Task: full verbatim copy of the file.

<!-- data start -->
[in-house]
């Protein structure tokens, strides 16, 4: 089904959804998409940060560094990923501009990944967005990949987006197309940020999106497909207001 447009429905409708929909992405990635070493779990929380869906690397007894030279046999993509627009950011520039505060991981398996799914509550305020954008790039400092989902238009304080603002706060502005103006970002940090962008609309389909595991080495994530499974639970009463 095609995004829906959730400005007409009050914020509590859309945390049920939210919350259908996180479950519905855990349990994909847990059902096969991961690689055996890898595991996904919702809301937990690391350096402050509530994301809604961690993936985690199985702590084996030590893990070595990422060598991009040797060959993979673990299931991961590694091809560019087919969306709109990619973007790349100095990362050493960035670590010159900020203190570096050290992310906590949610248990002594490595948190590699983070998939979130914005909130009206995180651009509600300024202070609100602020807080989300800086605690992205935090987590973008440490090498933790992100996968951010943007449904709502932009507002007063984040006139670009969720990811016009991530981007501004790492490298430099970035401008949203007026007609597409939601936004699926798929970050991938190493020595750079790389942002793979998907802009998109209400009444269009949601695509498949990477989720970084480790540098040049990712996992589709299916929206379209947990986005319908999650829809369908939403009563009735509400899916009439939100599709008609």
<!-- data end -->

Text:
[in-house]
């Protein structure tokens, strides 16, 4: 089904959804998409940060560094990923501009990944967005990949987006197309940020999106497909207001 447009429905409708929909992405990635070493779990929380869906690397007894030279046999993509627009950011520039505060991981398996799914509550305020954008790039400092989902238009304080603002706060502005103006970002940090962008609309389909595991080495994530499974639970009463 095609995004829906959730400005007409009050914020509590859309945390049920939210919350259908996180479950519905855990349990994909847990059902096969991961690689055996890898595991996904919702809301937990690391350096402050509530994301809604961690993936985690199985702590084996030590893990070595990422060598991009040797060959993979673990299931991961590694091809560019087919969306709109990619973007790349100095990362050493960035670590010159900020203190570096050290992310906590949610248990002594490595948190590699983070998939979130914005909130009206995180651009509600300024202070609100602020807080989300800086605690992205935090987590973008440490090498933790992100996968951010943007449904709502932009507002007063984040006139670009969720990811016009991530981007501004790492490298430099970035401008949203007026007609597409939601936004699926798929970050991938190493020595750079790389942002793979998907802009998109209400009444269009949601695509498949990477989720970084480790540098040049990712996992589709299916929206379209947990986005319908999650829809369908939403009563009735509400899916009439939100599709008609």